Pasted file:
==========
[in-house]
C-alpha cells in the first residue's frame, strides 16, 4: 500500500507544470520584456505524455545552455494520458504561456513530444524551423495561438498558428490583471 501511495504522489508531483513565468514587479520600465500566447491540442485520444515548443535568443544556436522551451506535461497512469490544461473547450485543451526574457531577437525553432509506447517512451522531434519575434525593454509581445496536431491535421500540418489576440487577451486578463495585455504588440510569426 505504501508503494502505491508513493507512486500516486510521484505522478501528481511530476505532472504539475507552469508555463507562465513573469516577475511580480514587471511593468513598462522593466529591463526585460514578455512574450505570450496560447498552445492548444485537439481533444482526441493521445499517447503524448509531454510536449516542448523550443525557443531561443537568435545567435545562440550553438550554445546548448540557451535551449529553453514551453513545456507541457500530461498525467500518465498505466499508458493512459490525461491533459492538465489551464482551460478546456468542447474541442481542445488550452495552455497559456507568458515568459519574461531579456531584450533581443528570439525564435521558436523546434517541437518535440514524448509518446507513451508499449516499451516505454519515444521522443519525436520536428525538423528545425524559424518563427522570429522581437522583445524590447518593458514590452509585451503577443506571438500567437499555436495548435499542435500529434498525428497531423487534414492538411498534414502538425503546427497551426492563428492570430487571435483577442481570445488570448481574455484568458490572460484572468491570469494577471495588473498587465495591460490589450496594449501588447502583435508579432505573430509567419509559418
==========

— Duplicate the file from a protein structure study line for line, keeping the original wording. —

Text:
[in-house]
C-alpha cells in the first residue's frame, strides 16, 4: 500500500507544470520584456505524455545552455494520458504561456513530444524551423495561438498558428490583471 501511495504522489508531483513565468514587479520600465500566447491540442485520444515548443535568443544556436522551451506535461497512469490544461473547450485543451526574457531577437525553432509506447517512451522531434519575434525593454509581445496536431491535421500540418489576440487577451486578463495585455504588440510569426 505504501508503494502505491508513493507512486500516486510521484505522478501528481511530476505532472504539475507552469508555463507562465513573469516577475511580480514587471511593468513598462522593466529591463526585460514578455512574450505570450496560447498552445492548444485537439481533444482526441493521445499517447503524448509531454510536449516542448523550443525557443531561443537568435545567435545562440550553438550554445546548448540557451535551449529553453514551453513545456507541457500530461498525467500518465498505466499508458493512459490525461491533459492538465489551464482551460478546456468542447474541442481542445488550452495552455497559456507568458515568459519574461531579456531584450533581443528570439525564435521558436523546434517541437518535440514524448509518446507513451508499449516499451516505454519515444521522443519525436520536428525538423528545425524559424518563427522570429522581437522583445524590447518593458514590452509585451503577443506571438500567437499555436495548435499542435500529434498525428497531423487534414492538411498534414502538425503546427497551426492563428492570430487571435483577442481570445488570448481574455484568458490572460484572468491570469494577471495588473498587465495591460490589450496594449501588447502583435508579432505573430509567419509559418